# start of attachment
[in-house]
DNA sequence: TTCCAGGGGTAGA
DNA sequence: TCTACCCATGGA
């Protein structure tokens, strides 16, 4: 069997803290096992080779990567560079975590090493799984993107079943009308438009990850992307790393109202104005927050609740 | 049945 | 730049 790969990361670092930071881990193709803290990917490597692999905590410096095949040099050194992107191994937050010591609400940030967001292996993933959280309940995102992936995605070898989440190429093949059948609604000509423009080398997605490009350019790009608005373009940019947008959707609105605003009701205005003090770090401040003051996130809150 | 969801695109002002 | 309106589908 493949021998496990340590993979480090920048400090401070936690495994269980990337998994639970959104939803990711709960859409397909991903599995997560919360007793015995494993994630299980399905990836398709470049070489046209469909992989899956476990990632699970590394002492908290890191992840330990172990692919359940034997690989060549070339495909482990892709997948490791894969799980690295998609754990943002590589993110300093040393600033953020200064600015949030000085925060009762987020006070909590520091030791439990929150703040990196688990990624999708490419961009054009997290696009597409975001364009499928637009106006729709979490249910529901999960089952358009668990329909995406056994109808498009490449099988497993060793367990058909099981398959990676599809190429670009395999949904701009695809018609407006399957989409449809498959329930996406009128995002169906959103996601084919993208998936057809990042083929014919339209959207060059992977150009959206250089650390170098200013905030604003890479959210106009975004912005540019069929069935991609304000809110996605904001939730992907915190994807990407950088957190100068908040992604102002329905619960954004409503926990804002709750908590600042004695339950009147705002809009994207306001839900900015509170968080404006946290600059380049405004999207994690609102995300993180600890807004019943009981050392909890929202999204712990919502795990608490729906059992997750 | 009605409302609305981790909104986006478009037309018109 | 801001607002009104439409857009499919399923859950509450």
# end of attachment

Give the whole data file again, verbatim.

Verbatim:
[in-house]
DNA sequence: TTCCAGGGGTAGA
DNA sequence: TCTACCCATGGA
């Protein structure tokens, strides 16, 4: 069997803290096992080779990567560079975590090493799984993107079943009308438009990850992307790393109202104005927050609740 | 049945 | 730049 790969990361670092930071881990193709803290990917490597692999905590410096095949040099050194992107191994937050010591609400940030967001292996993933959280309940995102992936995605070898989440190429093949059948609604000509423009080398997605490009350019790009608005373009940019947008959707609105605003009701205005003090770090401040003051996130809150 | 969801695109002002 | 309106589908 493949021998496990340590993979480090920048400090401070936690495994269980990337998994639970959104939803990711709960859409397909991903599995997560919360007793015995494993994630299980399905990836398709470049070489046209469909992989899956476990990632699970590394002492908290890191992840330990172990692919359940034997690989060549070339495909482990892709997948490791894969799980690295998609754990943002590589993110300093040393600033953020200064600015949030000085925060009762987020006070909590520091030791439990929150703040990196688990990624999708490419961009054009997290696009597409975001364009499928637009106006729709979490249910529901999960089952358009668990329909995406056994109808498009490449099988497993060793367990058909099981398959990676599809190429670009395999949904701009695809018609407006399957989409449809498959329930996406009128995002169906959103996601084919993208998936057809990042083929014919339209959207060059992977150009959206250089650390170098200013905030604003890479959210106009975004912005540019069929069935991609304000809110996605904001939730992907915190994807990407950088957190100068908040992604102002329905619960954004409503926990804002709750908590600042004695339950009147705002809009994207306001839900900015509170968080404006946290600059380049405004999207994690609102995300993180600890807004019943009981050392909890929202999204712990919502795990608490729906059992997750 | 009605409302609305981790909104986006478009037309018109 | 801001607002009104439409857009499919399923859950509450």